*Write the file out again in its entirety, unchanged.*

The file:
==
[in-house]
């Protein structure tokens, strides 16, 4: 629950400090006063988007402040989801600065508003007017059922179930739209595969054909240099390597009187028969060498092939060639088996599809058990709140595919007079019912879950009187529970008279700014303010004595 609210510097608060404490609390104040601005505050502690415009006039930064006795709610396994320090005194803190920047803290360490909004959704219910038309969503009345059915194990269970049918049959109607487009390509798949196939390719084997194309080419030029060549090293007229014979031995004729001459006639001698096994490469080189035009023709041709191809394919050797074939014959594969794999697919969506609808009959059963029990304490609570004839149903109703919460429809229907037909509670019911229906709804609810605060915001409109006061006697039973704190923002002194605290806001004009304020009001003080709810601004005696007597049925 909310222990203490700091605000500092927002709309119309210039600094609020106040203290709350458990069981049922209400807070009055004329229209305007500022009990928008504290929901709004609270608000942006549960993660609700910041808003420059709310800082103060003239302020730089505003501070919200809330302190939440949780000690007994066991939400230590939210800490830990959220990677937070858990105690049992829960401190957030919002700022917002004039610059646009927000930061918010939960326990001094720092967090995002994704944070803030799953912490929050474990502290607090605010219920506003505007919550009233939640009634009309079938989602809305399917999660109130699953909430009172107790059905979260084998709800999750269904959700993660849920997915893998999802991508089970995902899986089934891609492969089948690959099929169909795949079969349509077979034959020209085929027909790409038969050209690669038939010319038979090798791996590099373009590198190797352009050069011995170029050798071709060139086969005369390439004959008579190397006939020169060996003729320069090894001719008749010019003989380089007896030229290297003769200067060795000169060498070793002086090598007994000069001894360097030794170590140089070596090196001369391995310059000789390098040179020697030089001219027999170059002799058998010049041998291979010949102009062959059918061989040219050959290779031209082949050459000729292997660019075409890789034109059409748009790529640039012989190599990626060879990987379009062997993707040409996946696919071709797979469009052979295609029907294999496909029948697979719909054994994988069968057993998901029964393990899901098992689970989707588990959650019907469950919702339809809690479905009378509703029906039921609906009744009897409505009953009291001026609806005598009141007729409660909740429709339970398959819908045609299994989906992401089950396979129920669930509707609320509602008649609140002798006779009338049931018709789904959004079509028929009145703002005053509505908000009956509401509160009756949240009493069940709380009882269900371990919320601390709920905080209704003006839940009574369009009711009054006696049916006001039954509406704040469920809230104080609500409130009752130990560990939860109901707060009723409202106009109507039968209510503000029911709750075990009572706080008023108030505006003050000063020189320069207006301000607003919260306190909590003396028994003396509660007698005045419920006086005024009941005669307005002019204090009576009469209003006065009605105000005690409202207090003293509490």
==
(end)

[in-house]
């Protein structure tokens, strides 16, 4: 629950400090006063988007402040989801600065508003007017059922179930739209595969054909240099390597009187028969060498092939060639088996599809058990709140595919007079019912879950009187529970008279700014303010004595 609210510097608060404490609390104040601005505050502690415009006039930064006795709610396994320090005194803190920047803290360490909004959704219910038309969503009345059915194990269970049918049959109607487009390509798949196939390719084997194309080419030029060549090293007229014979031995004729001459006639001698096994490469080189035009023709041709191809394919050797074939014959594969794999697919969506609808009959059963029990304490609570004839149903109703919460429809229907037909509670019911229906709804609810605060915001409109006061006697039973704190923002002194605290806001004009304020009001003080709810601004005696007597049925 909310222990203490700091605000500092927002709309119309210039600094609020106040203290709350458990069981049922209400807070009055004329229209305007500022009990928008504290929901709004609270608000942006549960993660609700910041808003420059709310800082103060003239302020730089505003501070919200809330302190939440949780000690007994066991939400230590939210800490830990959220990677937070858990105690049992829960401190957030919002700022917002004039610059646009927000930061918010939960326990001094720092967090995002994704944070803030799953912490929050474990502290607090605010219920506003505007919550009233939640009634009309079938989602809305399917999660109130699953909430009172107790059905979260084998709800999750269904959700993660849920997915893998999802991508089970995902899986089934891609492969089948690959099929169909795949079969349509077979034959020209085929027909790409038969050209690669038939010319038979090798791996590099373009590198190797352009050069011995170029050798071709060139086969005369390439004959008579190397006939020169060996003729320069090894001719008749010019003989380089007896030229290297003769200067060795000169060498070793002086090598007994000069001894360097030794170590140089070596090196001369391995310059000789390098040179020697030089001219027999170059002799058998010049041998291979010949102009062959059918061989040219050959290779031209082949050459000729292997660019075409890789034109059409748009790529640039012989190599990626060879990987379009062997993707040409996946696919071709797979469009052979295609029907294999496909029948697979719909054994994988069968057993998901029964393990899901098992689970989707588990959650019907469950919702339809809690479905009378509703029906039921609906009744009897409505009953009291001026609806005598009141007729409660909740429709339970398959819908045609299994989906992401089950396979129920669930509707609320509602008649609140002798006779009338049931018709789904959004079509028929009145703002005053509505908000009956509401509160009756949240009493069940709380009882269900371990919320601390709920905080209704003006839940009574369009009711009054006696049916006001039954509406704040469920809230104080609500409130009752130990560990939860109901707060009723409202106009109507039968209510503000029911709750075990009572706080008023108030505006003050000063020189320069207006301000607003919260306190909590003396028994003396509660007698005045419920006086005024009941005669307005002019204090009576009469209003006065009605105000005690409202207090003293509490």